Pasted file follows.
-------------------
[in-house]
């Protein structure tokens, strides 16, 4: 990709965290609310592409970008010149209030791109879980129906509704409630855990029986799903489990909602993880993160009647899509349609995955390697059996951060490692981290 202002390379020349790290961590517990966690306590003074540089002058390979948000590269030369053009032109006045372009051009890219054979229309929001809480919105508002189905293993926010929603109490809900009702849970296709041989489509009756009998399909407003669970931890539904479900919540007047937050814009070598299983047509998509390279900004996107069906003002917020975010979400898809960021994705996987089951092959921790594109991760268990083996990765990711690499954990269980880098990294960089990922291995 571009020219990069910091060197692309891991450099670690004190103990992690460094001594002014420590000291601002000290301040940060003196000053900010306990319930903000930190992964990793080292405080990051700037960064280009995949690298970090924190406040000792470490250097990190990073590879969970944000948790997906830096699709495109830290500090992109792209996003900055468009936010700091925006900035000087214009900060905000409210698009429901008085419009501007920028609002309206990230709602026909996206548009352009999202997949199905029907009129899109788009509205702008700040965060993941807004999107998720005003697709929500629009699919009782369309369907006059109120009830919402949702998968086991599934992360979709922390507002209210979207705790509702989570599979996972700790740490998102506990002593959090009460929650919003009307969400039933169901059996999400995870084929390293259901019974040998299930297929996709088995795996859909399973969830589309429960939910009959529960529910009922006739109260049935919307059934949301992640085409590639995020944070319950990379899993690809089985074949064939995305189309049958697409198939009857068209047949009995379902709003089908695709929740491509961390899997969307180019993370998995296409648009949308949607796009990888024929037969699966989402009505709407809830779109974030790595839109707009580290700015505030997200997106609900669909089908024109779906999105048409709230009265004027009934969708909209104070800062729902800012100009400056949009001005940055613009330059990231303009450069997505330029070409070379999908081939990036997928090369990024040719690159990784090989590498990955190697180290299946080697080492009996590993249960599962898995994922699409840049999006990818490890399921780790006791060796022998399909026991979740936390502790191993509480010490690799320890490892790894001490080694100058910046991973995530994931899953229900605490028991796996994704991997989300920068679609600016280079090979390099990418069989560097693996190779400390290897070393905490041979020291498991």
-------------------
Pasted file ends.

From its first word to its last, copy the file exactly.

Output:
[in-house]
């Protein structure tokens, strides 16, 4: 990709965290609310592409970008010149209030791109879980129906509704409630855990029986799903489990909602993880993160009647899509349609995955390697059996951060490692981290 202002390379020349790290961590517990966690306590003074540089002058390979948000590269030369053009032109006045372009051009890219054979229309929001809480919105508002189905293993926010929603109490809900009702849970296709041989489509009756009998399909407003669970931890539904479900919540007047937050814009070598299983047509998509390279900004996107069906003002917020975010979400898809960021994705996987089951092959921790594109991760268990083996990765990711690499954990269980880098990294960089990922291995 571009020219990069910091060197692309891991450099670690004190103990992690460094001594002014420590000291601002000290301040940060003196000053900010306990319930903000930190992964990793080292405080990051700037960064280009995949690298970090924190406040000792470490250097990190990073590879969970944000948790997906830096699709495109830290500090992109792209996003900055468009936010700091925006900035000087214009900060905000409210698009429901008085419009501007920028609002309206990230709602026909996206548009352009999202997949199905029907009129899109788009509205702008700040965060993941807004999107998720005003697709929500629009699919009782369309369907006059109120009830919402949702998968086991599934992360979709922390507002209210979207705790509702989570599979996972700790740490998102506990002593959090009460929650919003009307969400039933169901059996999400995870084929390293259901019974040998299930297929996709088995795996859909399973969830589309429960939910009959529960529910009922006739109260049935919307059934949301992640085409590639995020944070319950990379899993690809089985074949064939995305189309049958697409198939009857068209047949009995379902709003089908695709929740491509961390899997969307180019993370998995296409648009949308949607796009990888024929037969699966989402009505709407809830779109974030790595839109707009580290700015505030997200997106609900669909089908024109779906999105048409709230009265004027009934969708909209104070800062729902800012100009400056949009001005940055613009330059990231303009450069997505330029070409070379999908081939990036997928090369990024040719690159990784090989590498990955190697180290299946080697080492009996590993249960599962898995994922699409840049999006990818490890399921780790006791060796022998399909026991979740936390502790191993509480010490690799320890490892790894001490080694100058910046991973995530994931899953229900605490028991796996994704991997989300920068679609600016280079090979390099990418069989560097693996190779400390290897070393905490041979020291498991």